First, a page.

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State representatives for Catonsville and Arbutus discuss plans for General Assembly

Local legislators' plans for General Assembly

Mental health, fiscal health and healthy communities were among the topics offered for consideration during last week's annual Legislative Luncheon hosted by the Greater Catonsville Chamber of Commerce.

"Every year, for the past 10 years, we've had a structural deficit at the end of the fiscal year. That's changed," said state Sen. Edward Kasemeyer (District 12), chairman of the Senate's Budget and Taxation Committee on the financial condition of the state government. "We have a surplus. There is no structural deficit."

The veteran senator, who has represented this area along with portions of Howard County since 1995, was one of eight elected representatives who addressed a small crowd of business owners and community members at the Knights of Columbus hall on Nov. 12. He and fellow state Sen. Shirley Nathan-Pulliam (District 44), a member of the General Assembly since 1995, were joined at the head table by 1st District Councilman Tom Quirk and five state delegates, all of whom had completed their first term in 2015.

Del. Eric Ebersole, one of three new representatives for District 12, credited Kasemeyer, Quirk and former Dels. James Malone and Steven DeBoy and Nathan-Pulliam for the state and county money for the construction of three new elementary school buildings and an addition for a fourth in the southwest area.

"What we, the new people, need to do now is learn from their leadership," he told the group.

Ebersole said the redrawing of school boundary lines resulting from the new, larger schools has been a "massive change," and he appreciated that the committee studying those boundary line changes "is paying attention to diversity."

Omar Jennings IV, chairman of the chamber's Legislative Committee, noted that this time a year ago, Ebersole and fellow Dels. Terri Hill and Clarence Lam were anticipating their first year representing District 12 that includes Arbutus, Catonsville, Lansdowne and part of Howard County, while Dels. Patrick Young and Charles Sydnor were about to represent a new District 44B, which includes Catonsville and Woodlawn.

Named to the House Judiciary Committee, Sydnor noted the issue of body cameras for police presents a number of issues. "One of the things we're struggling with is how to make body camera footage accessible to the public," he said. "I've had a number of people come to me to see if the Public Information Act can be modified to deal with body camera footage.

"It's one thing to require a paper document [to be released]. But it's another for footage that can be posted on YouTube and other social media," he said.

Lam, one of three first-time representatives for the district, which formerly had one delegate for its eastern Howard County component and two delegates for the Arbutus-Catonsville-Elkridge part, said one of his priorities for the session will be matching mass transit routes with where jobs are. Jobs are available, they're just not easy to get to, he said.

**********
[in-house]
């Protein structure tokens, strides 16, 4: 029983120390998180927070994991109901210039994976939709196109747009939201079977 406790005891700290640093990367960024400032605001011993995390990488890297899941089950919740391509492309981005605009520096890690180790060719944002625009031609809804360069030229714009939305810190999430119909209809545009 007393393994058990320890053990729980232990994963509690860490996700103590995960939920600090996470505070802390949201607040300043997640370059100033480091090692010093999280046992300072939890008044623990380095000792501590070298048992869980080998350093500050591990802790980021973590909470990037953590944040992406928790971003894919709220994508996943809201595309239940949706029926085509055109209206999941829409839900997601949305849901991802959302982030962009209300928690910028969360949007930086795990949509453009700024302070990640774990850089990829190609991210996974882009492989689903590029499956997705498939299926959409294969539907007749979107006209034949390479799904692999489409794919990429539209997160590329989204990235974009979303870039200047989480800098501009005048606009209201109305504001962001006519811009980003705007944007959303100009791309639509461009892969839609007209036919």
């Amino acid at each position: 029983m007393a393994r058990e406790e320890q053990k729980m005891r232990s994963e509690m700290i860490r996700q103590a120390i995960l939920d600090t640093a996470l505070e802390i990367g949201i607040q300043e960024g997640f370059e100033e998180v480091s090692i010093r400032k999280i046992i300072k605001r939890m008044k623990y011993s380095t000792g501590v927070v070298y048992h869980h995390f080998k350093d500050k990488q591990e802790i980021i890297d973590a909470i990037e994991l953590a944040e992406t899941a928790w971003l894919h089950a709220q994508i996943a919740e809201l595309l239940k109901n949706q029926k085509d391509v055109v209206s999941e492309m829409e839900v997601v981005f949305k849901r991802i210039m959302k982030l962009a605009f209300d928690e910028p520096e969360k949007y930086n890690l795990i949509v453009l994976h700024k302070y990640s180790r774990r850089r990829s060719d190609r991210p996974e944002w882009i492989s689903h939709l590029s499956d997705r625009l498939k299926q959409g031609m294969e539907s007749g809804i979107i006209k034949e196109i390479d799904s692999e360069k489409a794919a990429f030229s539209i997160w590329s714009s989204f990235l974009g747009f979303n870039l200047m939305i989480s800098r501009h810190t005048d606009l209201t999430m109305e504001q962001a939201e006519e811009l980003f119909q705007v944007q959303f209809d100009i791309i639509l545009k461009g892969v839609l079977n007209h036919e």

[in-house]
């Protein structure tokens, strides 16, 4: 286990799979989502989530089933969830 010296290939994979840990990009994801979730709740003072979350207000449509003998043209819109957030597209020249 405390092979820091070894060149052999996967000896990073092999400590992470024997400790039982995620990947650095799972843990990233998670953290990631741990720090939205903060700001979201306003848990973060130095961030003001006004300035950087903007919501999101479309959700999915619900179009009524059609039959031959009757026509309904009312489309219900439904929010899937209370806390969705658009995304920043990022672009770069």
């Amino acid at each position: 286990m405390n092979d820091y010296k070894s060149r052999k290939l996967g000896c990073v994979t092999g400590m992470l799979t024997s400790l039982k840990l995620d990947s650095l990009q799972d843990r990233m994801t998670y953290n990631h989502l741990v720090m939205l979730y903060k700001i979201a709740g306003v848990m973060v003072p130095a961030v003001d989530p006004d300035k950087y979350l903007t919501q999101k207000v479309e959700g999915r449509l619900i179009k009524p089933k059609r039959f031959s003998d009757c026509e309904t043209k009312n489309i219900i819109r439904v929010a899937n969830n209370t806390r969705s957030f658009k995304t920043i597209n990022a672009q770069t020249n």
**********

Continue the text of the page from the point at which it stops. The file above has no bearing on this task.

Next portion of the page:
Job opportunities for those students who are not interested in college after graduating from high school is another priority, Lam said. He cited a bill that created a pilot program for apprentices as a possible solution. "We need to link these folks with the resources they need," he said.

Young said making similar connections for those with mental health issues is among his priorities for the session in Annapolis. He noted that the money saved by keeping those with mental health issues out of hospital emergency rooms should be directed to programs so those patients can receive the care they need.

Hill said she shared that concern. "We do not want a repeat of the mistakes we made in the '70s," she said, when too many people with mental health issues were released from hospitals into the community, but the money necessary for their treatment did not go with them.

Hill said she plans to continue work on a "death with dignity bill."

"I think we're going to have a strong piece of legislation this year that will likely be brought to a vote," she said.

She said she also wants to work on legislation so caregivers will be given the same information and directions as patients are after release from a hospital and on a bill so insurance can help pay for cost of care for those with dementia.

Health issues are also a priority for Nathan-Pulliam, who completed her first year in the Senate after 20 years in the House of Delegates.

She highlighted three bills among the 10 bills she has already drafted for consideration. Those bills would focus on: limiting the amount of antibiotics given to animals used for food; nitrous oxide emissions; and bees dying from pesticides.

While the other speakers discussed state legislation, the only question of the session was directed to Quirk regarding how the Baltimore County Council decided to gradually do away with a stormwater management fee that many derided as a "rain tax."

He said the $16 million the federal government had mandated Baltimore County and nine other Maryland jurisdictions pay to clean up the Chesapeake Bay will come from the county's general revenue.

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